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Friday, March 11, 2011

OFDM – Why it’s a good fit for cognitive radio (Continuation – Part II)

I have earlier discussed this topic in this ARTICLE . I only made reference to spectrum sensing and awareness as well as spectrum shaping cognitive radio requirements. In this article I continue the discussion by discussing how OFDM meets other cognitive radio requirements henceforth justifying its fit highlighted below;

Advanced Antenna Techniques
Advanced antenna techniques are not necessarily required for cognitive radios. However, they are desirable as they will provide better spectral efficiency which is the primary motivation for cognitive radio. Smart antennas and MIMO systems can be used to exploit the spatial dimension of spectrum space (e.g. through beam forming) to improve the efficiency. In essence multi-antenna systems can help to find spectral opportunities in the spatial domain and can help to exploit these opportunities in full. The use of MIMO techniques offers several important advantages including spatial degree of freedom, increased spectral efficiency and diversity. These advantages can be used to increase the spectrum utilization of the overall system. Furthermore, beamforming, diversity combining, and space-time equalization can also be applied to cognitive OFDM systems. Another application of adaptive antenna techniques is the reduction of the interference in OFDM systems. MIMO systems commonly employ OFDM as their transmission technique because of the simple diversity combination and equalization, particularly at high data rates. In MIMO–OFDM, the channel response becomes a matrix. Since each tone can be equalized independently, the complexity of space–time equalizers is avoided and signals can be processed using relatively straightforward matrix algebra. Moreover, the advantages of OFDM in multipath are preserved in MIMO–OFDM system as frequency selectivity caused by multipath increases the capacity.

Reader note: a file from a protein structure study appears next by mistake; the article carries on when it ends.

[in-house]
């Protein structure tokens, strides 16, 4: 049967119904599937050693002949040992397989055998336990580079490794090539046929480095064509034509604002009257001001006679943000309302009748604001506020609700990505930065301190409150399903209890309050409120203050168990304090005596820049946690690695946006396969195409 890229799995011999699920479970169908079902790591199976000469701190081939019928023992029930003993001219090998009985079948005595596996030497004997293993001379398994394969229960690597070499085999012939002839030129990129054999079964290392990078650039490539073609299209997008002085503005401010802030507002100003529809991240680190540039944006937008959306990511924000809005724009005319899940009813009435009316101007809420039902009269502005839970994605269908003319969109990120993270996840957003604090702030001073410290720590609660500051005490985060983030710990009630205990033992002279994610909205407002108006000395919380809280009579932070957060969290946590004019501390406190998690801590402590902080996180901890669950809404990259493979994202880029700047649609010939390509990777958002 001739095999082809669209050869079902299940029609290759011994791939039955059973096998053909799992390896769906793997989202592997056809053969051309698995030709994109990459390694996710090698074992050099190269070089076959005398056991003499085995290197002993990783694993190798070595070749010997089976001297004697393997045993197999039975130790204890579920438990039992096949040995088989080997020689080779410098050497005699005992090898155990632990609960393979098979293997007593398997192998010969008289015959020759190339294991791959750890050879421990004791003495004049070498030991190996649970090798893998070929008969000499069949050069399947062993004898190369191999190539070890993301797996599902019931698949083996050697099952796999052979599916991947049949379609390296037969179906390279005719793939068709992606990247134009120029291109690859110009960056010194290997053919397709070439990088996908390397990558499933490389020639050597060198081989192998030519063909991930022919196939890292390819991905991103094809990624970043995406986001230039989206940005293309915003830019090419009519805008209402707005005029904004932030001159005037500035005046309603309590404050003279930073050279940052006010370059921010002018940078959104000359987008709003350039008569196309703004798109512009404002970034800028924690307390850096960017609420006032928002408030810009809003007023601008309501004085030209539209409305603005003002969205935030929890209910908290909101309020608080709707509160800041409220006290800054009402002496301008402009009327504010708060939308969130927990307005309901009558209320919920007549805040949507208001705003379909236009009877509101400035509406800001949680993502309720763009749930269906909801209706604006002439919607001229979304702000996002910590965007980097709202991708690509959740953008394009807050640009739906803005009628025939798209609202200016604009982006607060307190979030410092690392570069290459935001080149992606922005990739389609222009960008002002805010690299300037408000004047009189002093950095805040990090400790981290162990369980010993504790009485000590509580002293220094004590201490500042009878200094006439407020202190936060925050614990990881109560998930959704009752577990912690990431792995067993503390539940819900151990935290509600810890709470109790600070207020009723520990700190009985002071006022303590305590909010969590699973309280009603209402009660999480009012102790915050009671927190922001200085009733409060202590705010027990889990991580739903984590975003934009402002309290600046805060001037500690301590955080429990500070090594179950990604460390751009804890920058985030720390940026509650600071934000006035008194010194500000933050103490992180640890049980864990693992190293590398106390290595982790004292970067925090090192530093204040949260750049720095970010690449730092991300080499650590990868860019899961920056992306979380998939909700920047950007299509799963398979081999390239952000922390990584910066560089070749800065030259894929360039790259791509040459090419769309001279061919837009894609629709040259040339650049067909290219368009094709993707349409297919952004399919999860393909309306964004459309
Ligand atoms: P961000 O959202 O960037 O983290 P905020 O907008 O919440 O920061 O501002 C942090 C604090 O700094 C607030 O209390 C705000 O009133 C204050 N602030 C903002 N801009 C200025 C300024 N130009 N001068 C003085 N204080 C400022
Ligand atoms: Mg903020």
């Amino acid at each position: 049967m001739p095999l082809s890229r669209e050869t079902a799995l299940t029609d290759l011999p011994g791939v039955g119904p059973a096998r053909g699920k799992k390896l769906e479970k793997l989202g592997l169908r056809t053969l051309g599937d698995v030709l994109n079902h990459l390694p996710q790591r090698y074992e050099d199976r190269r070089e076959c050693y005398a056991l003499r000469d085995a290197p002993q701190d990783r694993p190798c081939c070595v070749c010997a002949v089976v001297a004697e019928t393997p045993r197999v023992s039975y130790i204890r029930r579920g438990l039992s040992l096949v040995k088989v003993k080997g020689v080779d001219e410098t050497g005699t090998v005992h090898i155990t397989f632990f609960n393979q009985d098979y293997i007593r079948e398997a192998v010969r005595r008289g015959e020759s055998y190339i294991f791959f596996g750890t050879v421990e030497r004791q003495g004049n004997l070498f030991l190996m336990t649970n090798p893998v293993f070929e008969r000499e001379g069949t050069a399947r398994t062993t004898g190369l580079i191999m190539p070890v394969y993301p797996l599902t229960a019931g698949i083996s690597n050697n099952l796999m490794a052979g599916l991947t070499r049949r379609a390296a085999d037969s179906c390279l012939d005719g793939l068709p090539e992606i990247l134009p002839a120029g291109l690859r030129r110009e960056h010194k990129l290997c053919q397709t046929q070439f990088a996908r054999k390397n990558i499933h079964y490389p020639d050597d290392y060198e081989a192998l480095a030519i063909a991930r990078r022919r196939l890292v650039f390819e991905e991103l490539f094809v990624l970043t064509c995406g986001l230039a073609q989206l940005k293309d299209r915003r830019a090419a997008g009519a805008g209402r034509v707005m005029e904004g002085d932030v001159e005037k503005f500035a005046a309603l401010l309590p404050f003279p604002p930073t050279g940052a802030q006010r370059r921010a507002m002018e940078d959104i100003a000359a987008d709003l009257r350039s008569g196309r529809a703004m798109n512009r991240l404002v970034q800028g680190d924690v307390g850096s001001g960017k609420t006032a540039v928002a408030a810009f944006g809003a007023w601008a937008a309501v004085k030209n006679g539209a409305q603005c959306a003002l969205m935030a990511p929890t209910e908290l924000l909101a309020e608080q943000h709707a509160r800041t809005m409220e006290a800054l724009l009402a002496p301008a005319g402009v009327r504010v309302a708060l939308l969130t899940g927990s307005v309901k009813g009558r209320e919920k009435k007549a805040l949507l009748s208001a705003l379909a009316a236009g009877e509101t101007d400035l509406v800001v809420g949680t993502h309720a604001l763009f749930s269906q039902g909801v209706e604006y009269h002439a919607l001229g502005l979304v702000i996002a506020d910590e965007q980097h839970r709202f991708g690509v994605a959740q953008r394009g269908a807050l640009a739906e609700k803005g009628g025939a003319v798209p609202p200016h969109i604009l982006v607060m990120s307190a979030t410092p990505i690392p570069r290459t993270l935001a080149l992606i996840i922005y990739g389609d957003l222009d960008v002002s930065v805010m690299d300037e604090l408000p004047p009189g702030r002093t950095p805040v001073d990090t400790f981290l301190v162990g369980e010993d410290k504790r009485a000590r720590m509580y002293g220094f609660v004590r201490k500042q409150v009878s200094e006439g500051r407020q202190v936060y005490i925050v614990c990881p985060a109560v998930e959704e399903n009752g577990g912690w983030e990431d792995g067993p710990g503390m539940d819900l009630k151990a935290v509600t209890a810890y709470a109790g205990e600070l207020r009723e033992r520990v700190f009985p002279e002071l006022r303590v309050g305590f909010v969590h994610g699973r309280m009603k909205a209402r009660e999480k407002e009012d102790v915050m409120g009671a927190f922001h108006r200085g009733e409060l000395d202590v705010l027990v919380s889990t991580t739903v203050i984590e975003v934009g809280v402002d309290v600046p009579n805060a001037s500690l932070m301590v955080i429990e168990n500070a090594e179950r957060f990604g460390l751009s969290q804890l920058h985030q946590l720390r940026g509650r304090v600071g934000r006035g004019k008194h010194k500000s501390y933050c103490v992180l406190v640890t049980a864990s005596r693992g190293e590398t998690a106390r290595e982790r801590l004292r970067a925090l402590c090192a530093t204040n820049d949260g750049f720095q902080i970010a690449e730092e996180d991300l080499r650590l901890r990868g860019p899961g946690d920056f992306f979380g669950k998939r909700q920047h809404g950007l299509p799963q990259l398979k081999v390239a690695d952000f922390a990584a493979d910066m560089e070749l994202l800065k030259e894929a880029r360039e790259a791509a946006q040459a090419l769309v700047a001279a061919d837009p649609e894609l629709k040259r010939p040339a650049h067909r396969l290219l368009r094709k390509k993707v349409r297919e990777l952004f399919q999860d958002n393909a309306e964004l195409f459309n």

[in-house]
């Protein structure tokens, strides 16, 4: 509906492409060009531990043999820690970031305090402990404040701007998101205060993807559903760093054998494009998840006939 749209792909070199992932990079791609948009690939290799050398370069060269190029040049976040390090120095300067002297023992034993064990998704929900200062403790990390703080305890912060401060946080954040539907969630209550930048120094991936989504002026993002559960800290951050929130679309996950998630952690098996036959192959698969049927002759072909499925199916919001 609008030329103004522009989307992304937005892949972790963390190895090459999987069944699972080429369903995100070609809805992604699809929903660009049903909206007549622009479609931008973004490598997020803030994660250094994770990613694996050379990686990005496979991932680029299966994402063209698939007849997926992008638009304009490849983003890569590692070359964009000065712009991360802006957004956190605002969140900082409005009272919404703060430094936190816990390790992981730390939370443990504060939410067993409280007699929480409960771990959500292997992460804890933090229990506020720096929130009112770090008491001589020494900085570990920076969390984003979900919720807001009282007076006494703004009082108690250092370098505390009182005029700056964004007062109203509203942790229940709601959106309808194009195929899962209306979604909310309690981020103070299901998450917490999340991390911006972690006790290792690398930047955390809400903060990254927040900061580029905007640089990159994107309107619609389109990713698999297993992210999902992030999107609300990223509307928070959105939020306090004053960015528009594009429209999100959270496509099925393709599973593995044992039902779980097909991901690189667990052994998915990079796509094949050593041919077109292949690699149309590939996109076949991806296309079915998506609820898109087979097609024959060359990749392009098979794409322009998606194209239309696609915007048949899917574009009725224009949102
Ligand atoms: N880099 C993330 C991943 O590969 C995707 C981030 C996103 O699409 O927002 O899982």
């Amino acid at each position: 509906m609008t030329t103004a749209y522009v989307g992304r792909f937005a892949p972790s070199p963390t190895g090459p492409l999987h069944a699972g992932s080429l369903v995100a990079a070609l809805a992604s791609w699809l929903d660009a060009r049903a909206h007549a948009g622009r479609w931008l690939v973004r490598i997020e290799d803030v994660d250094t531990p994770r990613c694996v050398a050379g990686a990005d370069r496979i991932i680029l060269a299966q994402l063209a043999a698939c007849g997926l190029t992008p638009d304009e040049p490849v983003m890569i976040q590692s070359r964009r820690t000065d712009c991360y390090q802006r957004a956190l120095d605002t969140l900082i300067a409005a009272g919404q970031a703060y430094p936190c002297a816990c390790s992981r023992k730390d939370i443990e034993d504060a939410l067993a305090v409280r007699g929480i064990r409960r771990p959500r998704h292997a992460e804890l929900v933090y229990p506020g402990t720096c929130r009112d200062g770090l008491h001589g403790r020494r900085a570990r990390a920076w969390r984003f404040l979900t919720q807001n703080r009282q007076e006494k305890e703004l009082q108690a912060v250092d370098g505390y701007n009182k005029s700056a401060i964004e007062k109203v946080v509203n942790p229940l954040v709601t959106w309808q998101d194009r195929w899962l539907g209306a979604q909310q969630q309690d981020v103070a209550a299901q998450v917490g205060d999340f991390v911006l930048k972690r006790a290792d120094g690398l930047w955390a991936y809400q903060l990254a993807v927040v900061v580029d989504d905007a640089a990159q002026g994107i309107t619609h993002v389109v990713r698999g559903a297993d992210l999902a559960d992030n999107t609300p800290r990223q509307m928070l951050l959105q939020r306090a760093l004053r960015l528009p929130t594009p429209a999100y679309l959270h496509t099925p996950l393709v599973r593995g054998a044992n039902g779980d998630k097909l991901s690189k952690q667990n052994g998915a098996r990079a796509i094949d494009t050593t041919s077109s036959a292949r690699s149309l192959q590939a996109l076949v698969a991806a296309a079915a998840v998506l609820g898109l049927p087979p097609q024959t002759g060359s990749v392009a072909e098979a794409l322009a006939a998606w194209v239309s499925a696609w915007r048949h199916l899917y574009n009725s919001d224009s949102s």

Multiple Accessing and Spectral Allocation
The resources available to a cognitive system often have to be shared among users. Several techniques can be used to achieve such tasks. OFDM supports the well-known multiple accessing techniques such as TDMA, FDMA, and CSMA. Moreover, CDMA can also be used together with OFDM for multiplexing different users, in which case the transmission is known as Multicarrier Code Division Multiple Access (MC–CDMA) or Multicarrier Direct Spread Code Division Multiple Access (DS–CDMA) OFDMA, a special case of FDMA, has gained tremendous attention recently with its usage in fixed and mobile Worldwide Interoperability for Microwave Access (WiMAX). In OFDMA, subcarriers are grouped into sets each of which is assigned to a different user. Interleaved, randomized, or clustered assignment schemes can be used for this purpose. Hence, it offers very flexible multiple accessing and spectral allocation capability for cognitive radios without any extra complexity or hardware. The allocation of subcarriers can be tailored according to the spectrum availability. The flexibility and support of OFDM systems for various multiple accessing enables the interoperability and increases the adoption of cognitive radio as well.


Another desirable feature of cognitive radio is interoperability. Interoperability can be defined as the ability of two or more systems or components to exchange information and to use the information that has been exchanged. Since cognitive radio systems have to deal with licensed users as well as other cognitive users, the ability to detect and encode existing users’ signals can expedite the adoption and improve the performance of cognitive radio systems. Furthermore, some recent unfortunate events manifested the importance of interoperability in terms of wireless communications for the first responders.

For interoperability problems, cognitive radio can improve the disaster relief operations by developing the coordination between first responders. For such tasks, OFDM is one of the best candidates as OFDM signaling has been successfully used in various technologies. Systems based on OFDM include 802.11a and 802.11g Wireless LAN standards, Digital Audio Broadcasting (DAB), DVB, and WiMAX.

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